A phase II trial at HIT is currently investigating the use of hypofractionated irradiation with protons or CIRT after R2 resection for patients with sacrococcygeal chordoma (NCT01811394). The SACRO study is a phase III randomized trial investigating the use of surgery or definitive radiation therapy, including carbon ion radiotherapy, in the treatment of sacral chordoma (NCT02986516).

Cutaneous Tumors

Skin Cancer

In a Chinese series, 45 patients with squamous cell carcinoma (16 patients), basal cell carcinoma (12 patients), melanoma (8 patients), Bowen's disease (8 patients), or Paget's disease (2 patients) were treated with various dosages. Non-melanoma skin cancers were treated with 60–70 GyE, melanoma 61–75 GyE, Bowen's disease 60 GyE, and Paget's 42.5 GyE over 6–11 fractions. CIRT had favorable local control rates at 1 year, ranging from 80 to 90% for all histologies (91).

Keloids

CIRT has been successfully used as adjuvant therapy in the treatment of keloids. In a case series from China, 16 patients with keloids were treated postoperatively with 16 GyE in 8 fractions. A 95% success rate was achieved with a mean follow up of 29.7 months. There was no grade 3 or higher toxicities (92).

Breast Cancer

There is currently a lack of clinical data investigating the use of CIRT in breast cancer. To date, there are no large clinical trials using CIBT. In a phase I dose escalation study, Karasawa et al. analyzed 7 patients who underwent CIBT who then underwent tumor excision for pathologic evaluation. Three patients received 48 GyE, three received 52.8 GyE, and one received 60.0 GyE. All patients were treated in four fractions and were treated supine with cast and thermoplastic immobilization. Four patients had acute grade 1 skin toxicity, with no other reported acute toxicity. At 3 months, most patients experienced some pathologic response to treatment, although the authors concluded that 3 months was not sufficient to fully evaluate treatment response (93).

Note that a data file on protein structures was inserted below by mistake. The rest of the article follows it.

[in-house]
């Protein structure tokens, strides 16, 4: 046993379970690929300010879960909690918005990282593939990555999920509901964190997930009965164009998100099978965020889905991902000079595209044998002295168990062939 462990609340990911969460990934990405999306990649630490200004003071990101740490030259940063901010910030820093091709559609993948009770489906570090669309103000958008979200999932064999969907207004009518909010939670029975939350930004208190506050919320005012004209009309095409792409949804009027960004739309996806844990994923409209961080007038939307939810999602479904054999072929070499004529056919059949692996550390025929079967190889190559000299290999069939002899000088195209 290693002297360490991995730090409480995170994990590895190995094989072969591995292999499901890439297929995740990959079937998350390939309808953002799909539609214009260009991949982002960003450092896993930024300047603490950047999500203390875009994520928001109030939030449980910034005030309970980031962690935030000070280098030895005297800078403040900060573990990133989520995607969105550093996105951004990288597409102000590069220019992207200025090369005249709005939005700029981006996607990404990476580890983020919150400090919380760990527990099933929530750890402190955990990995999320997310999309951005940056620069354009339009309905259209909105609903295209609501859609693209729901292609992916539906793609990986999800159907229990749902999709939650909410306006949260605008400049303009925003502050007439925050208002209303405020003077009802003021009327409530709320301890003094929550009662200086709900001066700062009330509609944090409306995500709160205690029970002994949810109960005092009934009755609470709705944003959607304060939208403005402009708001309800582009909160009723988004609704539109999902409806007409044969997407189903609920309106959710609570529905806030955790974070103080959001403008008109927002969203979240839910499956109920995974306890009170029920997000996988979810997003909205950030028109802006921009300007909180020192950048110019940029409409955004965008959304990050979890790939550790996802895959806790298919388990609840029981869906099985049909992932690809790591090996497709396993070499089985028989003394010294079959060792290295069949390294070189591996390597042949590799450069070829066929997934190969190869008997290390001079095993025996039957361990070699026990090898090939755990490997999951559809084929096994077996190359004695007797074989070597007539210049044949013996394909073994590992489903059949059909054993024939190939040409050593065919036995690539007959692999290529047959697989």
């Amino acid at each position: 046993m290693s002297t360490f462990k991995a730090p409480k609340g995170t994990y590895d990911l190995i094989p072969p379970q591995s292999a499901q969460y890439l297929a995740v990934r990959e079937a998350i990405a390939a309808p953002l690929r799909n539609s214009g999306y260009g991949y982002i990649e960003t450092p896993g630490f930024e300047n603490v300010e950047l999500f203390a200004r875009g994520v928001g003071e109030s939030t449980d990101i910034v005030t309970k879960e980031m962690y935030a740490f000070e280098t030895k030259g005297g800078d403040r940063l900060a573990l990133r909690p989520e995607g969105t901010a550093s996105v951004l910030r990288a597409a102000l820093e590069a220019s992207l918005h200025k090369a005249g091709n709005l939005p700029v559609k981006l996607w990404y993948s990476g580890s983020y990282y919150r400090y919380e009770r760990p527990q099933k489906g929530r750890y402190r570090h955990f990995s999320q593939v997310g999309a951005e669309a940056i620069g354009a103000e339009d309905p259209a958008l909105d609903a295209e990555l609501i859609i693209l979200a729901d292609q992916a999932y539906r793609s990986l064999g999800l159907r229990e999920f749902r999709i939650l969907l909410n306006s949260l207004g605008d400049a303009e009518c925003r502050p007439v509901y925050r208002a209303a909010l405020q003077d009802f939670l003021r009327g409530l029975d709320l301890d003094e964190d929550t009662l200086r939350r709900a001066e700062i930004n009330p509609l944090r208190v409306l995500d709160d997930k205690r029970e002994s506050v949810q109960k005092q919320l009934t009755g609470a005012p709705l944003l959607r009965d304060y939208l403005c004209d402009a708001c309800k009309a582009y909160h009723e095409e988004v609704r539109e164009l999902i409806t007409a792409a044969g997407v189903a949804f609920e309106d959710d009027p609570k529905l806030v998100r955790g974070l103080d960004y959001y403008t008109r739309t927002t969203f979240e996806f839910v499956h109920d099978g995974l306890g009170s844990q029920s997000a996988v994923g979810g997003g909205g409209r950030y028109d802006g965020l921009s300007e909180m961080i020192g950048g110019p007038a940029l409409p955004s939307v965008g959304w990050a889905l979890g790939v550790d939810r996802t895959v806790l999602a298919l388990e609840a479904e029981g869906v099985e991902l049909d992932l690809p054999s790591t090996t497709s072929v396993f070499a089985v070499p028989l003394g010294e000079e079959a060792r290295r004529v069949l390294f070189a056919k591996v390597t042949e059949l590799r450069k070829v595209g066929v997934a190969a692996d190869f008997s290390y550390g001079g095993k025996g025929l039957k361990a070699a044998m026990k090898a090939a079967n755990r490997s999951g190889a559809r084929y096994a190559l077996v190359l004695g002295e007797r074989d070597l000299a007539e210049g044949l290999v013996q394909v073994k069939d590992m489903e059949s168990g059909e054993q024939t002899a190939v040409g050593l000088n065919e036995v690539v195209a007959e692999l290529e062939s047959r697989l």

Dosimetrically, there is unlikely a significant difference in dose distribution between passive and active scanning CIRT, although there may be a slight advantage to passive scanning in some patients with unfavorable anatomy (94).

Gynecologic Cancer

Cervical Cancer

In a systematic review of eight clinical studies from NIRS, Wang et al. concluded that carbon ion radiotherapy is safe and effective in the treatment for gynecologic cancers. The authors found lower rates of local recurrence at doses higher than 70 GyE for cervical cancer (95).

A pooled analysis of protocols 9403 and 9702 evaluated 44 patients with stage IIIB and IVA disease between 1995 and 2000 receiving CIRT for locally advanced cervical carcinoma. Patients received 16 fractions to the whole pelvis followed by a boost of 8 fractions to a dose up to 72.0 GyE. The most severe GI toxicity occurred at doses above 60 GyE, and the authors concluded that the dose to the intestines should be limited to 60 GyE (96). In the NIRS protocol 9902, no patient treated with 72.0 GyE failed locally (97).

The NIRS protocol 0508 is a phase I/II study of prophylactic extended field (involving pelvic nodes, para-aortic nodes, ovaries, and uterus) CIRT for locally advanced squamous cell carcinoma of the cervix. Twenty-one of the 26 patients had acute grade 1 or 2 toxicity with no late grade 3 or higher toxicities reported (98). Given this, prophylactic extended field radiation was considered feasible and safe.

Protocol 1001 is a phase I/II study evaluating concurrent chemoradiation for locally advanced cervical carcinoma. Patients received weekly cisplatin at 40 mg/m2 and a CIRT to a dose of 74.4 GyE. Treatment was well-tolerated, with two patients developing grade 3–4 GI toxicities. In patients treated with the recommended dose of 74.4 Gy, the 2-year LC, PFS, and OS were 71, 56, and 88%, respectively (99).

CIRT has also been used in combination with a brachytherapy boost for the treatment of locally advanced cervical cancer, with no dose limiting toxicities. All patients received 36 GyE in 12 fractions to the whole pelvis followed by a local boost of 19.2 GyE in 4 fractions (100).

Endometrial Cancer

In a pooled analysis of protocols 9704 and 9404 from NIRS, the authors found that the 5-year LC and OS were 86 and 68%, respectively. Of note, inclusion criteria included inoperable and previously untreated stage I–III endometrial carcinoma without para-aortic nodal metastasis. Radiation was given to the whole pelvis with CIRT to a dose of 36.0 GyE in 12 fractions followed by a CIRT boost to a total dose of 62.4–74.4 GyE in 20 fractions with no brachytherapy boost. Notably, the GI tract dose was limited to no more than 60 GyE. No patients experienced grade 3 or higher acute or late toxicity (101).

Pediatric Cancer